When the WDD first sought the mobile unit tenders, it said it would spend up to 330,000 to connect a Larnaca-based mobile system to its pipeline network serving Nicosia, and up to 300,000 to hook up a mobile unit to Limassol's water system.

    Whoever wins one or both bids must absorb all the costs of desalinating, or importing water, and hold costs down as close as possible to the 54 cents the WDD pays the Dhekelia desalination plant per cubic metre (1,000 litres) of water.

    They must also be able to guarantee either 15,000 cubic metres of drinking water per day over a two-year contract, or 20,000 cubic metres per day under a 10-year contract, according to the original bid specifications.

    Marcoullis said the price ranges for the bids opened yesterday were not being disclosed for the present.

    Besides seeking bids for imported water, the government has been exploring importing water from Greece - something it considered too expensive to do during the 1991 drought. Athens has agreed to provide the water to Cyprus at cost price, as aid.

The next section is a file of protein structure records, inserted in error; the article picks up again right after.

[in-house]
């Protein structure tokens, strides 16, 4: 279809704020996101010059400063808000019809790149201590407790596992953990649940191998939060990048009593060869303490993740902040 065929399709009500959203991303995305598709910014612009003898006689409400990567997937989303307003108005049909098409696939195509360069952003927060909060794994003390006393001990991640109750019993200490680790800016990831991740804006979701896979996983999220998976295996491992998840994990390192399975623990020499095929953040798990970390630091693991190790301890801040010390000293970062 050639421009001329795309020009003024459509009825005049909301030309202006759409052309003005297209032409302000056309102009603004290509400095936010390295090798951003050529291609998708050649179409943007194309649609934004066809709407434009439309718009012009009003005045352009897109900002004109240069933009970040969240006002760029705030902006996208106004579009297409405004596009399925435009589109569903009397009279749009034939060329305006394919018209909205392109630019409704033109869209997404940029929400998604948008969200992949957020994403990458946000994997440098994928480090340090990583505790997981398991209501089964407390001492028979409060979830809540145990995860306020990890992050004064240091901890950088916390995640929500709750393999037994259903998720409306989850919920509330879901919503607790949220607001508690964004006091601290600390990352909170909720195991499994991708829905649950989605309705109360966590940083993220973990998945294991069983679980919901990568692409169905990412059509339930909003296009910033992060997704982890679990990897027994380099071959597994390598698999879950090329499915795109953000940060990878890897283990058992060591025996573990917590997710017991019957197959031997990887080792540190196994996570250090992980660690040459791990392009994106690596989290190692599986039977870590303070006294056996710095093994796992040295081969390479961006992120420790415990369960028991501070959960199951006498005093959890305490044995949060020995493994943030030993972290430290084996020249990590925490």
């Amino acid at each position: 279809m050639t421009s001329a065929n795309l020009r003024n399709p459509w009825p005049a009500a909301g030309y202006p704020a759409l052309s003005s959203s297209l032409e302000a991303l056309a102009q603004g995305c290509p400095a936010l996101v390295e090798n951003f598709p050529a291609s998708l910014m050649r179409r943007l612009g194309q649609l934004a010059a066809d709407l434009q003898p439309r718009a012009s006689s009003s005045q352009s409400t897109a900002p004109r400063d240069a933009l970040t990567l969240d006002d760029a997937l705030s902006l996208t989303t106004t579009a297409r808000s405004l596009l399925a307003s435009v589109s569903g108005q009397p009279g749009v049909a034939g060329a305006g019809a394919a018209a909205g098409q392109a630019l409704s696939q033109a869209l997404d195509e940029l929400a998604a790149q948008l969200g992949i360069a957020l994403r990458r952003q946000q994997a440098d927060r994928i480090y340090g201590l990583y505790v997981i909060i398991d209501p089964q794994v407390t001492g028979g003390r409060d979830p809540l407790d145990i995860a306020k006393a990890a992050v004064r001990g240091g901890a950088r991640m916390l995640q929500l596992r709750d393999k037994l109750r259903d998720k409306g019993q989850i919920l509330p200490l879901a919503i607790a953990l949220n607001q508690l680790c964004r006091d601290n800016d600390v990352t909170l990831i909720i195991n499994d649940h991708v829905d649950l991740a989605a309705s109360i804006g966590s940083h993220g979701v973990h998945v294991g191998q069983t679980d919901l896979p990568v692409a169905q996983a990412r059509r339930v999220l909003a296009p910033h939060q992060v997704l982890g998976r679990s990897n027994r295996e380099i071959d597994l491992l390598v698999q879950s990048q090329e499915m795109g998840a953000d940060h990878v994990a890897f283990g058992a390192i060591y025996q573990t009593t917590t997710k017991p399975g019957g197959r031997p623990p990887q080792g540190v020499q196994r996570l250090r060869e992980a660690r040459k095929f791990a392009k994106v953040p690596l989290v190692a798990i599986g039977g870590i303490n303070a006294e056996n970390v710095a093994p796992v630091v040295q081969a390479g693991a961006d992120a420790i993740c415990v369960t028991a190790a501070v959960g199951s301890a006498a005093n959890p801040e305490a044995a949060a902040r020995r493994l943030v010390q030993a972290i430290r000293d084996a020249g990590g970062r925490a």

The government has also made it known that, if it decides to import Greek water, it would like discounts from the island's patriotic ship owners on the cost of shipping it to Cyprus.

    Meanwhile, bids on building a second, permanent desalination plant, to be sited outside Larnaca, remain stuck in the bureaucratic pipeline. They are still under study in Washington with the US Bureau of Reclamation (USBR), America's water and dams agency.

    The USBR has whittled the bids down to the three lowest, and is studying these, Marcoullis said, before returning them to Cyprus for selection of the winning bidder.

    The mobile desalination units are part of an emergency stop-gap plan to get the island through the coming summer, especially if the reservoirs dry up as forecast.

    Besides water from dams and the Dhekelia desalination plant, Cyprus gets 80 per cent of its water from aquifers. But this groundwater has been dangerously overpumped, experts warn, adding that its increased by the government, as the dams dry up, threatens to make the island's water crisis even worse.

    Wednesday, November 18, 1998

    [05] Scuffles break out during Polytechnic demo

    By Charlie Charalambous